San Pedro de Atacama, ChileThe Atacama Desert: Dry, rocky and brown.How Dry? In some places it is said to have never rained. No matter what the statistics it is widely believed that this is the driest desert on Earth which is dry enough to cause myself to have constant nose bleeds.How rocky and brown? About [...]
San Pedro de Atacama, Chile
The Atacama Desert: Dry, rocky and brown.
How Dry? In some places it is said to have never rained. No matter what the statistics it is widely believed that this is the driest desert on Earth which is dry enough to cause myself to have constant nose bleeds.
How rocky and brown? About 40,600 sq miles of it according to Wikipedia.
|From San Pedro de Atacama 2011-05|
In this large space of land there is San Pedro de Atacama – as small as the Atacama is large. I left Salta early to grab my seat on the bus and immediately fall back asleep. I woke up a few hours later to a small child puking into the hands of his mother – altitude sickness. The road rises to 4,300 meters at one point and there was a constant stream of people who had similar misfortunes but chose the bus toilet rather than their seat-mates hands. San Pedro itself isn’t exactly at sea level and sits 2,500 meters above sea level.
This is the only stop for me on a quick Atacama visit. I came just to see what one of the driest places on earth was like and after a few days I don’t feel like I really want to see any more. How much time is needed in a dust bowl to get the picture? I don’t know how much more time I can take here as the aridity of the place is causing a real annoyance on my nasal cavity. At night it’s a different story entirely. The temperatures approach near freezing and they’re only buffered by a thin tent wall and a down sleeping bag. I stay warm enough but am lacking sleep from the incalculable number of stray dogs barking at night. No matter which region your in this country has a serious problem with stray dogs. Eventually the dogs settle in for the night just in time for the roosters to start their cue.
The town itself is nothing more than adobe houses perched alongside a watering hole in the middle of the desert. Inside these adobe houses are all things related to tourism – The only industry in town I see. Tourist offices, internet cafe’s and artisan shops fill the main street houses. The offices abound for good reason. A mountainous dry landscape with muddy valleys creates a perfect scene for sunsets and sand boarding. The sky sparkles at night like I’ve never seen it before in a constantly clear sky. And,with Bolivia so close everyone offers three day 4×4 jeep treks to see geysers, lagoons, and the Uyuni salt flats in Bolivia.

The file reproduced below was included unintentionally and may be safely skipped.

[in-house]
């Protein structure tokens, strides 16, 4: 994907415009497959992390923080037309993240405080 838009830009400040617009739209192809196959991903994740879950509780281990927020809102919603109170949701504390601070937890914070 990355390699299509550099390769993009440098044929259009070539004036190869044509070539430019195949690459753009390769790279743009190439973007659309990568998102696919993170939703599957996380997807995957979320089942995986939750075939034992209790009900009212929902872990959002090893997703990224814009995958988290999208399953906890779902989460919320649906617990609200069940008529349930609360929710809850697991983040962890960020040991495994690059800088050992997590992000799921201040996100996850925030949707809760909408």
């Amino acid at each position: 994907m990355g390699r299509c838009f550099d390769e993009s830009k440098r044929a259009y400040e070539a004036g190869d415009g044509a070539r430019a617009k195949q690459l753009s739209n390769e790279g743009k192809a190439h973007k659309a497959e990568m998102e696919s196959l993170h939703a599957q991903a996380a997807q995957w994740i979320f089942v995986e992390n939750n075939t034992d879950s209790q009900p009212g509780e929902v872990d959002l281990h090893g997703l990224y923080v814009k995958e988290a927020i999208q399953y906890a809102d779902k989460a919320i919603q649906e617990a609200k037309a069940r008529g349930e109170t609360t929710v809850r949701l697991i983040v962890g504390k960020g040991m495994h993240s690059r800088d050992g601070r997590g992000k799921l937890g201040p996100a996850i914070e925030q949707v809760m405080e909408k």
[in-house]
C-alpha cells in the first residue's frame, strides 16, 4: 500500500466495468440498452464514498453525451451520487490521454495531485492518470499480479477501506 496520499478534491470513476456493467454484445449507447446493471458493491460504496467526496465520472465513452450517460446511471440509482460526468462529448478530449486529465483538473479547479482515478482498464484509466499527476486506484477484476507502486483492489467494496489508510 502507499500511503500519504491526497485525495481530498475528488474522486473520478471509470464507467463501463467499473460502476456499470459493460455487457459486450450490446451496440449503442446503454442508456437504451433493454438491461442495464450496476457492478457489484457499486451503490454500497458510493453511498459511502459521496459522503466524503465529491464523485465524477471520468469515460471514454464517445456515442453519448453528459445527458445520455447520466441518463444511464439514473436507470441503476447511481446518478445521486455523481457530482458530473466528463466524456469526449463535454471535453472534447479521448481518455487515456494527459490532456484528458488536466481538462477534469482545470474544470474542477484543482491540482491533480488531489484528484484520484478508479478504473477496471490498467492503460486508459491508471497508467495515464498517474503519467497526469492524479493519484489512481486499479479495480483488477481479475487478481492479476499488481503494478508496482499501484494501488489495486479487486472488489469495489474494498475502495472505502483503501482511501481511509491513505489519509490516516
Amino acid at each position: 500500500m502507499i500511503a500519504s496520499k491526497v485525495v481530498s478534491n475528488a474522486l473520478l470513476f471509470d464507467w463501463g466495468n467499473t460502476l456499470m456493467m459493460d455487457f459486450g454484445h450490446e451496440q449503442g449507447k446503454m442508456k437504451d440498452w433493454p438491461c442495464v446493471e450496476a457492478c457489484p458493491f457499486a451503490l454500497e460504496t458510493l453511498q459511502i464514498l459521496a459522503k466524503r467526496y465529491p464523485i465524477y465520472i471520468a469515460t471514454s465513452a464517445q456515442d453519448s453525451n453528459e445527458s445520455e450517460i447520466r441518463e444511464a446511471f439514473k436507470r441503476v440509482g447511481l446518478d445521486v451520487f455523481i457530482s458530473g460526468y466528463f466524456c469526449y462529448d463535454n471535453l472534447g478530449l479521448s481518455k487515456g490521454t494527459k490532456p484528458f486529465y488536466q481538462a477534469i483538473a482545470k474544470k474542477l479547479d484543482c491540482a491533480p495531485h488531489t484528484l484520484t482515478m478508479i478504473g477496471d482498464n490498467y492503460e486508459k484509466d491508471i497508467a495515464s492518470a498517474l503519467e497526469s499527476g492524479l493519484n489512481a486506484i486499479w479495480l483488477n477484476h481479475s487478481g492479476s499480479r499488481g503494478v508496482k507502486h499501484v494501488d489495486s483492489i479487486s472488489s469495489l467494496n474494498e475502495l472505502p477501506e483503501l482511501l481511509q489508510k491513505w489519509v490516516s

|From San Pedro de Atacama 2011-05
Dusty streets and adobe walls summarizes this town adequately.
The Uyuni salt flats were on my ‘To-do’ list so I’ve decided to book it from here and high-tail it up to Bolivia which should provide the change of pace and cultural difference that I’m looking for. I’m about to leave Chile for the third time and once again I can’t wait to get out. While some parts of this country I have genuinely enjoyed it this country just has a knack for rubbing me the wrong way. Three strikes and I’m outta here.
Photos of San Pedro and the Atacama
About the Author: Sam Langley
Sam Langley left a comfortable and profitable job with an insurance company in the USA to travel the world. He has been going for years, and has not stopped yet. Keep up with his travels on his blog at Cubicle Ditcher. Sam Langley has written 147 posts on Vagabond Journey. Contact the author.
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